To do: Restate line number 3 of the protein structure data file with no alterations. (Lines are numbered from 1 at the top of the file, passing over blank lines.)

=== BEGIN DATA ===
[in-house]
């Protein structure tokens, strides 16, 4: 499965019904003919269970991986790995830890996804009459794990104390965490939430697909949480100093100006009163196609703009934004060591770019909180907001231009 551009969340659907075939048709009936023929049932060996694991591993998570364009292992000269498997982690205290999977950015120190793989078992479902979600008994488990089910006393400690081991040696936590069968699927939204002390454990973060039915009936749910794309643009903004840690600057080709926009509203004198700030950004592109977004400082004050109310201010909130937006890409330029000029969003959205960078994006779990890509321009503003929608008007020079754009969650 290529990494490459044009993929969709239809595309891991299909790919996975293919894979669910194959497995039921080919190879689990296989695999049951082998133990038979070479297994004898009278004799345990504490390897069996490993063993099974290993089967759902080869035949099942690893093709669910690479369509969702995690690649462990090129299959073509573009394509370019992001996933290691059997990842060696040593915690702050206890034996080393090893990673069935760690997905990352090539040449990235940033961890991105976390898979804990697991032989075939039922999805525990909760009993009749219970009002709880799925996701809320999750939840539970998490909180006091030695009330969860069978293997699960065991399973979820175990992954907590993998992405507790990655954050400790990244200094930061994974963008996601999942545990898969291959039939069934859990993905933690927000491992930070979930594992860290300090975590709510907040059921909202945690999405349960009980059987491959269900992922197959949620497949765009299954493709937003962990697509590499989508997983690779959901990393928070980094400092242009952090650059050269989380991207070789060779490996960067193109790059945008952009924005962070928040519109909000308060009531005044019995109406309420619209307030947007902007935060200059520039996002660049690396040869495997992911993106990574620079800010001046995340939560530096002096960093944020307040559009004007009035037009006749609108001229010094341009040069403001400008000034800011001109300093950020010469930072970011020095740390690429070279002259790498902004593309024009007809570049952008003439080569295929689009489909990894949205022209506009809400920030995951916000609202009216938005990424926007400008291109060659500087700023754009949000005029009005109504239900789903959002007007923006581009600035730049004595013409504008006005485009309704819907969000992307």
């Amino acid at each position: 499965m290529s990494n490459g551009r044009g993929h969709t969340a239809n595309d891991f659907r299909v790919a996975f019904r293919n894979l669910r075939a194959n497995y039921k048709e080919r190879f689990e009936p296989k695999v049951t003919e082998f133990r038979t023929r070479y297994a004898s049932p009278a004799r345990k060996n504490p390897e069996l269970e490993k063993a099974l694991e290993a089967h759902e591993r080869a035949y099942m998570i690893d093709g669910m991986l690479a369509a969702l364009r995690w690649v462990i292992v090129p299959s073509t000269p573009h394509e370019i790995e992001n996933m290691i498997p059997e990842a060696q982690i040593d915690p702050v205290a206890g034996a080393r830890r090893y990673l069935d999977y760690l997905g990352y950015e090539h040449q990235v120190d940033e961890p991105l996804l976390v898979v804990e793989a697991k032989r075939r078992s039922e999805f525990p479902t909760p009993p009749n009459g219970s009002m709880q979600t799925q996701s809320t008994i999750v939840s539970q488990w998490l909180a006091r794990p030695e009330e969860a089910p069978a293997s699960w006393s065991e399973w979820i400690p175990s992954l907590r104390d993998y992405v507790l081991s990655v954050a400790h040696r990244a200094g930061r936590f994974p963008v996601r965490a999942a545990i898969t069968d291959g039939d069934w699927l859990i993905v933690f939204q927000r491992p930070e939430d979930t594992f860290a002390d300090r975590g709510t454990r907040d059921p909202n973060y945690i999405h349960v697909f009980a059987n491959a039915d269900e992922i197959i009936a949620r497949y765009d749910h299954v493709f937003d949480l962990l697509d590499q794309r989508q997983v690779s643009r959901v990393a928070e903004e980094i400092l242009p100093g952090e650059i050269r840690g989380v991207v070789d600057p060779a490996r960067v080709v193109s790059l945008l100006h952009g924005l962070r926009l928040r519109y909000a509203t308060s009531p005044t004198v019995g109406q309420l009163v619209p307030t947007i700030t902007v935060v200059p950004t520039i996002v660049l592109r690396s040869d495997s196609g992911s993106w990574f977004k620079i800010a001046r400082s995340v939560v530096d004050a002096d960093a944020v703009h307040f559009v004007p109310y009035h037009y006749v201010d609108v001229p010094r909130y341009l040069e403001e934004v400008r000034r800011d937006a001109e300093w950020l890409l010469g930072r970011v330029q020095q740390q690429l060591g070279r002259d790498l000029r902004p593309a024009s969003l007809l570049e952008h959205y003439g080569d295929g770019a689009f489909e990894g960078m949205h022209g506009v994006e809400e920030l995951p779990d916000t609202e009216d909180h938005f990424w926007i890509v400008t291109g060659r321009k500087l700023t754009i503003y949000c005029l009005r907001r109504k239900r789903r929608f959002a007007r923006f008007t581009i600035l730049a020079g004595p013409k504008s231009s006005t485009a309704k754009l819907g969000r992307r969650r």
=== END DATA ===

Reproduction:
């Amino acid at each position: 499965m290529s990494n490459g551009r044009g993929h969709t969340a239809n595309d891991f659907r299909v790919a996975f019904r293919n894979l669910r075939a194959n497995y039921k048709e080919r190879f689990e009936p296989k695999v049951t003919e082998f133990r038979t023929r070479y297994a004898s049932p009278a004799r345990k060996n504490p390897e069996l269970e490993k063993a099974l694991e290993a089967h759902e591993r080869a035949y099942m998570i690893d093709g669910m991986l690479a369509a969702l364009r995690w690649v462990i292992v090129p299959s073509t000269p573009h394509e370019i790995e992001n996933m290691i498997p059997e990842a060696q982690i040593d915690p702050v205290a206890g034996a080393r830890r090893y990673l069935d999977y760690l997905g990352y950015e090539h040449q990235v120190d940033e961890p991105l996804l976390v898979v804990e793989a697991k032989r075939r078992s039922e999805f525990p479902t909760p009993p009749n009459g219970s009002m709880q979600t799925q996701s809320t008994i999750v939840s539970q488990w998490l909180a006091r794990p030695e009330e969860a089910p069978a293997s699960w006393s065991e399973w979820i400690p175990s992954l907590r104390d993998y992405v507790l081991s990655v954050a400790h040696r990244a200094g930061r936590f994974p963008v996601r965490a999942a545990i898969t069968d291959g039939d069934w699927l859990i993905v933690f939204q927000r491992p930070e939430d979930t594992f860290a002390d300090r975590g709510t454990r907040d059921p909202n973060y945690i999405h349960v697909f009980a059987n491959a039915d269900e992922i197959i009936a949620r497949y765009d749910h299954v493709f937003d949480l962990l697509d590499q794309r989508q997983v690779s643009r959901v990393a928070e903004e980094i400092l242009p100093g952090e650059i050269r840690g989380v991207v070789d600057p060779a490996r960067v080709v193109s790059l945008l100006h952009g924005l962070r926009l928040r519109y909000a509203t308060s009531p005044t004198v019995g109406q309420l009163v619209p307030t947007i700030t902007v935060v200059p950004t520039i996002v660049l592109r690396s040869d495997s196609g992911s993106w990574f977004k620079i800010a001046r400082s995340v939560v530096d004050a002096d960093a944020v703009h307040f559009v004007p109310y009035h037009y006749v201010d609108v001229p010094r909130y341009l040069e403001e934004v400008r000034r800011d937006a001109e300093w950020l890409l010469g930072r970011v330029q020095q740390q690429l060591g070279r002259d790498l000029r902004p593309a024009s969003l007809l570049e952008h959205y003439g080569d295929g770019a689009f489909e990894g960078m949205h022209g506009v994006e809400e920030l995951p779990d916000t609202e009216d909180h938005f990424w926007i890509v400008t291109g060659r321009k500087l700023t754009i503003y949000c005029l009005r907001r109504k239900r789903r929608f959002a007007r923006f008007t581009i600035l730049a020079g004595p013409k504008s231009s006005t485009a309704k754009l819907g969000r992307r969650r």